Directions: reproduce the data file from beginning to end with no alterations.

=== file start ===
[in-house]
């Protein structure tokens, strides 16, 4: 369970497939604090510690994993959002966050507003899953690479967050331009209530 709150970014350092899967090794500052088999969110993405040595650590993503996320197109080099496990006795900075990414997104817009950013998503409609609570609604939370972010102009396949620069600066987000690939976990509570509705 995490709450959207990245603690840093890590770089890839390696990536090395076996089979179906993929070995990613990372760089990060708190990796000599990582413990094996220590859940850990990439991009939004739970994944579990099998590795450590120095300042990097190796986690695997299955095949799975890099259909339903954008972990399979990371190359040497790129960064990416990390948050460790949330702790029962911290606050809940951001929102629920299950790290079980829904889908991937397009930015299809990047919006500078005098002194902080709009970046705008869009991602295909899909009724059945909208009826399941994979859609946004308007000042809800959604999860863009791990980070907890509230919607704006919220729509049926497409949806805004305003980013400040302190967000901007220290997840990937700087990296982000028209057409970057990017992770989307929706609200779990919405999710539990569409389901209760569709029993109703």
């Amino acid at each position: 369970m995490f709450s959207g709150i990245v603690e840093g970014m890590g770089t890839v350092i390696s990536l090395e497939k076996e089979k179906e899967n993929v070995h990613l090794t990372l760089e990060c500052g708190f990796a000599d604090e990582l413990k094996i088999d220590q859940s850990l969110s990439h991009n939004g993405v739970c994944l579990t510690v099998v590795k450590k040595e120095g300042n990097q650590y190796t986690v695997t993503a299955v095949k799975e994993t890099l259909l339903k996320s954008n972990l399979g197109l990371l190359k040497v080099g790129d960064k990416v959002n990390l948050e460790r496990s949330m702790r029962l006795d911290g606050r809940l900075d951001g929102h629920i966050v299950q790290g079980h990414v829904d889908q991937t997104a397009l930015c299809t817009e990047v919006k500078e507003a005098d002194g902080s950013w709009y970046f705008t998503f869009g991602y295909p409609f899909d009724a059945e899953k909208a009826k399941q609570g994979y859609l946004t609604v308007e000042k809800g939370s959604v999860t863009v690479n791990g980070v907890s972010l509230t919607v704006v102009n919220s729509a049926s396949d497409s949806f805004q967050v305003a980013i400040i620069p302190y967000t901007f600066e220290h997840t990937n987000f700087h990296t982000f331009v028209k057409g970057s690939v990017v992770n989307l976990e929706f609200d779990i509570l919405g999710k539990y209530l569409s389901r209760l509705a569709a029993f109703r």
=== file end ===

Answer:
[in-house]
């Protein structure tokens, strides 16, 4: 369970497939604090510690994993959002966050507003899953690479967050331009209530 709150970014350092899967090794500052088999969110993405040595650590993503996320197109080099496990006795900075990414997104817009950013998503409609609570609604939370972010102009396949620069600066987000690939976990509570509705 995490709450959207990245603690840093890590770089890839390696990536090395076996089979179906993929070995990613990372760089990060708190990796000599990582413990094996220590859940850990990439991009939004739970994944579990099998590795450590120095300042990097190796986690695997299955095949799975890099259909339903954008972990399979990371190359040497790129960064990416990390948050460790949330702790029962911290606050809940951001929102629920299950790290079980829904889908991937397009930015299809990047919006500078005098002194902080709009970046705008869009991602295909899909009724059945909208009826399941994979859609946004308007000042809800959604999860863009791990980070907890509230919607704006919220729509049926497409949806805004305003980013400040302190967000901007220290997840990937700087990296982000028209057409970057990017992770989307929706609200779990919405999710539990569409389901209760569709029993109703």
């Amino acid at each position: 369970m995490f709450s959207g709150i990245v603690e840093g970014m890590g770089t890839v350092i390696s990536l090395e497939k076996e089979k179906e899967n993929v070995h990613l090794t990372l760089e990060c500052g708190f990796a000599d604090e990582l413990k094996i088999d220590q859940s850990l969110s990439h991009n939004g993405v739970c994944l579990t510690v099998v590795k450590k040595e120095g300042n990097q650590y190796t986690v695997t993503a299955v095949k799975e994993t890099l259909l339903k996320s954008n972990l399979g197109l990371l190359k040497v080099g790129d960064k990416v959002n990390l948050e460790r496990s949330m702790r029962l006795d911290g606050r809940l900075d951001g929102h629920i966050v299950q790290g079980h990414v829904d889908q991937t997104a397009l930015c299809t817009e990047v919006k500078e507003a005098d002194g902080s950013w709009y970046f705008t998503f869009g991602y295909p409609f899909d009724a059945e899953k909208a009826k399941q609570g994979y859609l946004t609604v308007e000042k809800g939370s959604v999860t863009v690479n791990g980070v907890s972010l509230t919607v704006v102009n919220s729509a049926s396949d497409s949806f805004q967050v305003a980013i400040i620069p302190y967000t901007f600066e220290h997840t990937n987000f700087h990296t982000f331009v028209k057409g970057s690939v990017v992770n989307l976990e929706f609200d779990i509570l919405g999710k539990y209530l569409s389901r209760l509705a569709a029993f109703r």